Notes from the Field: Six Cases of Acute Flaccid Myelitis in Children — Minnesota, 2018
Weekly / April 19, 2019 / 68(15);356–358
Heidi Moline, MD1; Anupama Kalaskar, MD2; William F. Pomputius III, MD2; Adriana Lopez, MHS3; Janell Routh, MD3; Cynthia Kenyon, MPH4; Jayne Griffith, MA, MPH4 (View author affiliations)View suggested citation
During September 14–October 1, 2018, the Minnesota Department of Health (MDH) was notified of six children hospitalized in the Minneapolis-St. Paul region with symptoms consistent with acute flaccid myelitis (AFM). A confirmed case of AFM is defined as acute onset of flaccid limb weakness with magnetic resonance image indicating spinal cord lesions largely restricted to gray matter and spanning one or more vertebral segments (1). All six cases were confirmed by CDC. After a cluster of three cases occurred in 2014, an average of fewer than one AFM case per year had been reported to MDH.
Among the six patients, the median patient age was 6.0 years (range = 1.3–9.2 years). All children resided in different Minnesota counties, and all experienced fever and upper respiratory signs and symptoms (e.g., rhinorrhea and cough) beginning a median of 8 days (range = 5–11 days) before weakness onset; none had a history of being immunocompromised. In addition, four patients experienced neck pain or headache, and two experienced diarrhea before weakness onset. Four patients had marked weakness of proximal muscle groups in one arm, although distal motor function was largely preserved. The other two patients initially had weakness in one leg, which became bilateral and rapidly ascended during hospitalization; both of these patients required endotracheal intubation and mechanical ventilation. In all six patients, limb weakness was first noted after waking in the morning. No epidemiologic links among patients were identified.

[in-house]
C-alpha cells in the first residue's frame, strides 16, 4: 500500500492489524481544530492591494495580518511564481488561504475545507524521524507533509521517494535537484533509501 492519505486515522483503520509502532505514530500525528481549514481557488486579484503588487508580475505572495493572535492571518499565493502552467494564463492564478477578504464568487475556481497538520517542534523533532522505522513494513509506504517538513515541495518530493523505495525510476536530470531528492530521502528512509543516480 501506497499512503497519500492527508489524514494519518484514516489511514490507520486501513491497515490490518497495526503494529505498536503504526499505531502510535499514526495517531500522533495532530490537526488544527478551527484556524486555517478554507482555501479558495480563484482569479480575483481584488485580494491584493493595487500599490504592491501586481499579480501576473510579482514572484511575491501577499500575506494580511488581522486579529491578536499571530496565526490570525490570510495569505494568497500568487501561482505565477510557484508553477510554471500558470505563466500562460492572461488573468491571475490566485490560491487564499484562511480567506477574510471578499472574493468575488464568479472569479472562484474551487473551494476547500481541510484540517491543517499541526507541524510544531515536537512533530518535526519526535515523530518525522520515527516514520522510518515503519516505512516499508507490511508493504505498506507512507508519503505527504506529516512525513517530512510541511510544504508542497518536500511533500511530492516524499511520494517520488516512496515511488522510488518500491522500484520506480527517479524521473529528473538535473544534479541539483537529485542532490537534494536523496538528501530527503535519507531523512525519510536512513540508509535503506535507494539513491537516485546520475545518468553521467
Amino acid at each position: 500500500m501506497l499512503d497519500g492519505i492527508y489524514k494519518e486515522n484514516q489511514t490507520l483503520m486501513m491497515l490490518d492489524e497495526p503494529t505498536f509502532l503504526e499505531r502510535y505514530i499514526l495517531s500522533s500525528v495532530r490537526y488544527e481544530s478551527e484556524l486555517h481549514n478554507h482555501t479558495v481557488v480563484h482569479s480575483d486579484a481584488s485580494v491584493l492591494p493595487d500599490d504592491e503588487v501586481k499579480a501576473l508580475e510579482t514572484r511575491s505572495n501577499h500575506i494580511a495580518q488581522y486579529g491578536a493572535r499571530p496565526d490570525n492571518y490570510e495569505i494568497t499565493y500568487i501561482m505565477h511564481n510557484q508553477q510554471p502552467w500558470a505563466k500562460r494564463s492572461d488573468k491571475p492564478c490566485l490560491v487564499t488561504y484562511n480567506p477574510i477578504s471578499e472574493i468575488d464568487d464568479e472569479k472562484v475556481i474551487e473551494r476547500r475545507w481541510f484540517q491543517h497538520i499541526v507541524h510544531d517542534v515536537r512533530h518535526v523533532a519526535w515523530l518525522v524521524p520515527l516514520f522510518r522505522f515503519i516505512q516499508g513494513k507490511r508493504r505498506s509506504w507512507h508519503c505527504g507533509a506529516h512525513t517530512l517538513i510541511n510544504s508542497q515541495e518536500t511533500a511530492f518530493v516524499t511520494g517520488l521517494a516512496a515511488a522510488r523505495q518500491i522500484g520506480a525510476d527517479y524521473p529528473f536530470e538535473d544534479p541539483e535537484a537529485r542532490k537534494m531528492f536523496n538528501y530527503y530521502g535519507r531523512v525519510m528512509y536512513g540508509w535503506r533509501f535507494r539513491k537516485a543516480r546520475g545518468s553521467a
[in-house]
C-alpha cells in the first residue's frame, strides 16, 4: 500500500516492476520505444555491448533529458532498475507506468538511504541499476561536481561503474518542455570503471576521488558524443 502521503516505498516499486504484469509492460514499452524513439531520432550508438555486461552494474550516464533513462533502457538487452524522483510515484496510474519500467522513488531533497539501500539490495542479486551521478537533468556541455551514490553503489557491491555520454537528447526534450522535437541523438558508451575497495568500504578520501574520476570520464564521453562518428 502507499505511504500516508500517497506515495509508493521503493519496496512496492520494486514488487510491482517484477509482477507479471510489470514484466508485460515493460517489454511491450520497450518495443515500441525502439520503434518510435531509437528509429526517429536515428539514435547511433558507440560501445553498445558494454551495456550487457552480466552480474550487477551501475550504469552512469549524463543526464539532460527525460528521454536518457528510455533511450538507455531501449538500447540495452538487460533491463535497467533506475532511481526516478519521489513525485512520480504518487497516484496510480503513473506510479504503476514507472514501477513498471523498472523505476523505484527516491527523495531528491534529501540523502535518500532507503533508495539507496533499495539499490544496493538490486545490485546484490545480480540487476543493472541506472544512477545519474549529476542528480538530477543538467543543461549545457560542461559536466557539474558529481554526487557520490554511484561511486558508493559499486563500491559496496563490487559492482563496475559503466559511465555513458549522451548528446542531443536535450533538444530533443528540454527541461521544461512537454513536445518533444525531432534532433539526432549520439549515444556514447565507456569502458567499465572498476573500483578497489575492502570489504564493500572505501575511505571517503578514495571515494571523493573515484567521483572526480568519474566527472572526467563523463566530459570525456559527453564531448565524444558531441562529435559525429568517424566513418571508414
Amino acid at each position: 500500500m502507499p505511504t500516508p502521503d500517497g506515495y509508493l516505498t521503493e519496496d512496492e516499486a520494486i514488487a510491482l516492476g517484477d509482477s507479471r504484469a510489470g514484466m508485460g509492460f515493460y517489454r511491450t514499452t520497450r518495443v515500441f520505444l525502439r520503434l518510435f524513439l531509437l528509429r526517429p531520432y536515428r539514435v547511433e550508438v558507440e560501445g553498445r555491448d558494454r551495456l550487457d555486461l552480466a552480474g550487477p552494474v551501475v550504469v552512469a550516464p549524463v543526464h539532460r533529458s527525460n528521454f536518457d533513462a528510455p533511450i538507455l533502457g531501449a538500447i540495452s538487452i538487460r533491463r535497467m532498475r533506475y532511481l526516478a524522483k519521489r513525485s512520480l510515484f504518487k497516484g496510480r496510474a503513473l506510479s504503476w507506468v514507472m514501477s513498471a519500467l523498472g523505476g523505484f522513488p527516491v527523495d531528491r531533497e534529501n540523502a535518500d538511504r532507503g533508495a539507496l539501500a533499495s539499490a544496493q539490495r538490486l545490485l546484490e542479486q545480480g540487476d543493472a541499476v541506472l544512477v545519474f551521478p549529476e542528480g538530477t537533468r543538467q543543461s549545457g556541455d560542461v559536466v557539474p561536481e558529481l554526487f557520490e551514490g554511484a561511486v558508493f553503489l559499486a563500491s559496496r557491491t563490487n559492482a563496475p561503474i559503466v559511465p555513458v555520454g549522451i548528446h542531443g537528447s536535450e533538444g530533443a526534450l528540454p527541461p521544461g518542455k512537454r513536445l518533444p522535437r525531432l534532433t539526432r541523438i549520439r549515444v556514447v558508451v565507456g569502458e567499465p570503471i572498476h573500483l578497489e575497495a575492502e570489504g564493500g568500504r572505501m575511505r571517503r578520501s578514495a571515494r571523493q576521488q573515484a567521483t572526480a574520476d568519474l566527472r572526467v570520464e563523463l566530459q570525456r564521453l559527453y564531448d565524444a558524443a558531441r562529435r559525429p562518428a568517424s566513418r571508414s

All six patients were hospitalized. Three patients were discharged home, and two were discharged to inpatient rehabilitation facilities. One patient remains hospitalized with complete paralysis of all voluntary muscles, including the diaphragm, at the time of this report. All discharged patients had residual weakness at time of discharge; among these patients, the median duration of hospitalization was 8 days (range = 1–14 days).
Magnetic resonance imaging (MRI) indicated spinal cord gray matter involvement in all six patients, largely in the anterior horns. The extent of gray matter involvement did not always correlate with deficits seen on physical exam; in three patients with only single limb weakness, multisegment gray matter involvement was apparent. Among all patients, three had anterior nerve root and facial nerve enhancement, and two had basilar and brainstem involvement. Three patients had normal MRI findings early in the illness course, but demonstrated extensive gray matter involvement on a subsequent MRI.